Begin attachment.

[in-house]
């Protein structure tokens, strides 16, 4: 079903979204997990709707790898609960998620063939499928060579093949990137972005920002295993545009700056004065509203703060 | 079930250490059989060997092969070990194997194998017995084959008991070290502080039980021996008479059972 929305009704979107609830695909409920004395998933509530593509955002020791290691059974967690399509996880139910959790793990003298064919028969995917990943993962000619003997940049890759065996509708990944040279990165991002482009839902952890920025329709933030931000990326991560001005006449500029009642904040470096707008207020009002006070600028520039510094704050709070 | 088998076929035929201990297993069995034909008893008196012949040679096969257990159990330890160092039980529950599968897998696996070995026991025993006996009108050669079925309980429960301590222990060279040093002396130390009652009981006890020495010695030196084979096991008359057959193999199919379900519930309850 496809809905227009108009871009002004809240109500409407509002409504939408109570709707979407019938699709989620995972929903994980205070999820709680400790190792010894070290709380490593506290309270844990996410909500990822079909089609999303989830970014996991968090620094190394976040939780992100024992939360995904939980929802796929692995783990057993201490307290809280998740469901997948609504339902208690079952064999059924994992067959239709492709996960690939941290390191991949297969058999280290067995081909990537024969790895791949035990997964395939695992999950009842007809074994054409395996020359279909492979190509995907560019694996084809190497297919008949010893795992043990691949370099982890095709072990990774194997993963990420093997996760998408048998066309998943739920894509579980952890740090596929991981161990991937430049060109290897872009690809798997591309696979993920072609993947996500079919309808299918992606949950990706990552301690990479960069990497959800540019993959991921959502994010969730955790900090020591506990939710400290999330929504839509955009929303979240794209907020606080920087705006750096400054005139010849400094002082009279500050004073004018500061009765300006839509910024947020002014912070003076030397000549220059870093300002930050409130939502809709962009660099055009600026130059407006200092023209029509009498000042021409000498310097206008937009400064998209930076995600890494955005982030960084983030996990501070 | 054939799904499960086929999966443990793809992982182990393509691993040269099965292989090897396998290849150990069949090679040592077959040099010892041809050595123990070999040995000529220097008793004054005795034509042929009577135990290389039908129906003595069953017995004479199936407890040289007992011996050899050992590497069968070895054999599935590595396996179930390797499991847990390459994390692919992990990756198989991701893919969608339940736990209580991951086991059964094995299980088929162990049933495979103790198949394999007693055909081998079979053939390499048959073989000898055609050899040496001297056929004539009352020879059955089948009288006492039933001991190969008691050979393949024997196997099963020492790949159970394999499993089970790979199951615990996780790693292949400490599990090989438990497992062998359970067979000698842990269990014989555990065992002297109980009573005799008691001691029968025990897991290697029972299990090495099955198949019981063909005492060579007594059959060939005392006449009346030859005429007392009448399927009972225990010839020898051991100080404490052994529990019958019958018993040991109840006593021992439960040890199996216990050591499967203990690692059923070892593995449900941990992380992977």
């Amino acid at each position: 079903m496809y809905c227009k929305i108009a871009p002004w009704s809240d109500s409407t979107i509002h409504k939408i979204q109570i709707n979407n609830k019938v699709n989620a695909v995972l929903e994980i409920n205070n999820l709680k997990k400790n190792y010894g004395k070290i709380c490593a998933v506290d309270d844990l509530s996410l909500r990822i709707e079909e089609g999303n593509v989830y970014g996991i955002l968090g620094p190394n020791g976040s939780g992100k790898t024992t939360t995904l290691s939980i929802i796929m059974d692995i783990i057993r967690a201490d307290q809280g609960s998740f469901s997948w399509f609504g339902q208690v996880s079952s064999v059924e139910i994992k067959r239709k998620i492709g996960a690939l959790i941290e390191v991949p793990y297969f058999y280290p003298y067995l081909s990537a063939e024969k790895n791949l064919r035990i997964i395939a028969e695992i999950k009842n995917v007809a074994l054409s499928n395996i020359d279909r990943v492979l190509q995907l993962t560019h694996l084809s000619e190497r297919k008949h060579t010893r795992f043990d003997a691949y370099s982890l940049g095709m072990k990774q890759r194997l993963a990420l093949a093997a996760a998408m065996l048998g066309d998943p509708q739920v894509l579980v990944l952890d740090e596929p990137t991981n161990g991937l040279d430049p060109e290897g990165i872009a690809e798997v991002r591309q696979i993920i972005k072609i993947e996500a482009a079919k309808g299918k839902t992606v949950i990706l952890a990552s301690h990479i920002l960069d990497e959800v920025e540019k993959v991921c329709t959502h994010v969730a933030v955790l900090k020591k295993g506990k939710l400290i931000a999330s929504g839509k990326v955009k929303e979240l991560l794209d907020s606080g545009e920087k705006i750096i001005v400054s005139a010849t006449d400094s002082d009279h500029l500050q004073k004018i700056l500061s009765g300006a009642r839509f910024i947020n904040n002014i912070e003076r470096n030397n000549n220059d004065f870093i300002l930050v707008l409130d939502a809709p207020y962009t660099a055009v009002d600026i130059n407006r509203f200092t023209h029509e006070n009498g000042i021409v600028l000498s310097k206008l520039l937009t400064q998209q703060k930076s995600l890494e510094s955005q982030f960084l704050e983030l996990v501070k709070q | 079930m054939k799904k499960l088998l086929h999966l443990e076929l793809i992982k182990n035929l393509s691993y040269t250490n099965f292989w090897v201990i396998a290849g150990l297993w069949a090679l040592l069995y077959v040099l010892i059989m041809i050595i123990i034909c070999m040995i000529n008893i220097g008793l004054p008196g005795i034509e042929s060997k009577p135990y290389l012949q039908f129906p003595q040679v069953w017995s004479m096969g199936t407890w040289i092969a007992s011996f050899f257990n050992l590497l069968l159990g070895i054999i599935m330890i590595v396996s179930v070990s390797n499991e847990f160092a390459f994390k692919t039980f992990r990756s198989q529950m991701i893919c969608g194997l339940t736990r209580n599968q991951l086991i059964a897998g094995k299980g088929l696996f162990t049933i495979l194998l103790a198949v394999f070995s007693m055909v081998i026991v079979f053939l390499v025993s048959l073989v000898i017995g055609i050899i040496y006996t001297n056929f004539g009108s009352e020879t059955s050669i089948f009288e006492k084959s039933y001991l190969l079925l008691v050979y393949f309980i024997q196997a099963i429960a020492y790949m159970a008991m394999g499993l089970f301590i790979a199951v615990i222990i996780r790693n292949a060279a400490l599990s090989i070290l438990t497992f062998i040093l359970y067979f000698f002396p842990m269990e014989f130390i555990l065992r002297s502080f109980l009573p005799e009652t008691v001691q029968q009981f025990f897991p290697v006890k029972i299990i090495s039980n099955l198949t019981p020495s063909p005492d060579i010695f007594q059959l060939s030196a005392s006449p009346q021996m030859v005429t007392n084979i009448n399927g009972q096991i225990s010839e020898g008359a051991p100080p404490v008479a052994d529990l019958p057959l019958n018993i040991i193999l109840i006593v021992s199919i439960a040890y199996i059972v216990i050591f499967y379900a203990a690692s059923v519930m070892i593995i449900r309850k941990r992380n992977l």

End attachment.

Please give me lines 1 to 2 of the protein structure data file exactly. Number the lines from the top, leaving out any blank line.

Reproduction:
[in-house]
């Protein structure tokens, strides 16, 4: 079903979204997990709707790898609960998620063939499928060579093949990137972005920002295993545009700056004065509203703060 | 079930250490059989060997092969070990194997194998017995084959008991070290502080039980021996008479059972 929305009704979107609830695909409920004395998933509530593509955002020791290691059974967690399509996880139910959790793990003298064919028969995917990943993962000619003997940049890759065996509708990944040279990165991002482009839902952890920025329709933030931000990326991560001005006449500029009642904040470096707008207020009002006070600028520039510094704050709070 | 088998076929035929201990297993069995034909008893008196012949040679096969257990159990330890160092039980529950599968897998696996070995026991025993006996009108050669079925309980429960301590222990060279040093002396130390009652009981006890020495010695030196084979096991008359057959193999199919379900519930309850 496809809905227009108009871009002004809240109500409407509002409504939408109570709707979407019938699709989620995972929903994980205070999820709680400790190792010894070290709380490593506290309270844990996410909500990822079909089609999303989830970014996991968090620094190394976040939780992100024992939360995904939980929802796929692995783990057993201490307290809280998740469901997948609504339902208690079952064999059924994992067959239709492709996960690939941290390191991949297969058999280290067995081909990537024969790895791949035990997964395939695992999950009842007809074994054409395996020359279909492979190509995907560019694996084809190497297919008949010893795992043990691949370099982890095709072990990774194997993963990420093997996760998408048998066309998943739920894509579980952890740090596929991981161990991937430049060109290897872009690809798997591309696979993920072609993947996500079919309808299918992606949950990706990552301690990479960069990497959800540019993959991921959502994010969730955790900090020591506990939710400290999330929504839509955009929303979240794209907020606080920087705006750096400054005139010849400094002082009279500050004073004018500061009765300006839509910024947020002014912070003076030397000549220059870093300002930050409130939502809709962009660099055009600026130059407006200092023209029509009498000042021409000498310097206008937009400064998209930076995600890494955005982030960084983030996990501070 | 054939799904499960086929999966443990793809992982182990393509691993040269099965292989090897396998290849150990069949090679040592077959040099010892041809050595123990070999040995000529220097008793004054005795034509042929009577135990290389039908129906003595069953017995004479199936407890040289007992011996050899050992590497069968070895054999599935590595396996179930390797499991847990390459994390692919992990990756198989991701893919969608339940736990209580991951086991059964094995299980088929162990049933495979103790198949394999007693055909081998079979053939390499048959073989000898055609050899040496001297056929004539009352020879059955089948009288006492039933001991190969008691050979393949024997196997099963020492790949159970394999499993089970790979199951615990996780790693292949400490599990090989438990497992062998359970067979000698842990269990014989555990065992002297109980009573005799008691001691029968025990897991290697029972299990090495099955198949019981063909005492060579007594059959060939005392006449009346030859005429007392009448399927009972225990010839020898051991100080404490052994529990019958019958018993040991109840006593021992439960040890199996216990050591499967203990690692059923070892593995449900941990992380992977």